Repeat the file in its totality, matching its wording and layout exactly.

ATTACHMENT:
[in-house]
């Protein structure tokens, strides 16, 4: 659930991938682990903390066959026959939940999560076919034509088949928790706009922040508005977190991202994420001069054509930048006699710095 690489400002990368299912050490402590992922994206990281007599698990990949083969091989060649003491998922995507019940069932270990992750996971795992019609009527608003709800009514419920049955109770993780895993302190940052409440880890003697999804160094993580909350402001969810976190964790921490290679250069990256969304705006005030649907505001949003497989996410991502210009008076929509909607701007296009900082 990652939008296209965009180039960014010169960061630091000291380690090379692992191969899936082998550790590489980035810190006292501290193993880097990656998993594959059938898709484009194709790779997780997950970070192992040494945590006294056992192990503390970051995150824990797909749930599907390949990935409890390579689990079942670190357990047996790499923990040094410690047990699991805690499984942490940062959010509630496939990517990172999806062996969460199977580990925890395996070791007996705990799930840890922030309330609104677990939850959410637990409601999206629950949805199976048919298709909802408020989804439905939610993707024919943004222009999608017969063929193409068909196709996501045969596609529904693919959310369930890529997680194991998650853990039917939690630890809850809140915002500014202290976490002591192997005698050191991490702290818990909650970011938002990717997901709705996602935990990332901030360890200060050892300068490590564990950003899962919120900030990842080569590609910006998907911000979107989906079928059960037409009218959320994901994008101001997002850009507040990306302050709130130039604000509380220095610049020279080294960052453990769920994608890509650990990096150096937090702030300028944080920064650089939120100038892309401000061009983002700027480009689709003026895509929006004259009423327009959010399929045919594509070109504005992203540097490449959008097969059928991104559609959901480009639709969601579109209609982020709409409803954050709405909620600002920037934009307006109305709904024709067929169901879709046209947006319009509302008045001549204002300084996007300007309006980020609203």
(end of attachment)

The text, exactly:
[in-house]
């Protein structure tokens, strides 16, 4: 659930991938682990903390066959026959939940999560076919034509088949928790706009922040508005977190991202994420001069054509930048006699710095 690489400002990368299912050490402590992922994206990281007599698990990949083969091989060649003491998922995507019940069932270990992750996971795992019609009527608003709800009514419920049955109770993780895993302190940052409440880890003697999804160094993580909350402001969810976190964790921490290679250069990256969304705006005030649907505001949003497989996410991502210009008076929509909607701007296009900082 990652939008296209965009180039960014010169960061630091000291380690090379692992191969899936082998550790590489980035810190006292501290193993880097990656998993594959059938898709484009194709790779997780997950970070192992040494945590006294056992192990503390970051995150824990797909749930599907390949990935409890390579689990079942670190357990047996790499923990040094410690047990699991805690499984942490940062959010509630496939990517990172999806062996969460199977580990925890395996070791007996705990799930840890922030309330609104677990939850959410637990409601999206629950949805199976048919298709909802408020989804439905939610993707024919943004222009999608017969063929193409068909196709996501045969596609529904693919959310369930890529997680194991998650853990039917939690630890809850809140915002500014202290976490002591192997005698050191991490702290818990909650970011938002990717997901709705996602935990990332901030360890200060050892300068490590564990950003899962919120900030990842080569590609910006998907911000979107989906079928059960037409009218959320994901994008101001997002850009507040990306302050709130130039604000509380220095610049020279080294960052453990769920994608890509650990990096150096937090702030300028944080920064650089939120100038892309401000061009983002700027480009689709003026895509929006004259009423327009959010399929045919594509070109504005992203540097490449959008097969059928991104559609959901480009639709969601579109209609982020709409409803954050709405909620600002920037934009307006109305709904024709067929169901879709046209947006319009509302008045001549204002300084996007300007309006980020609203």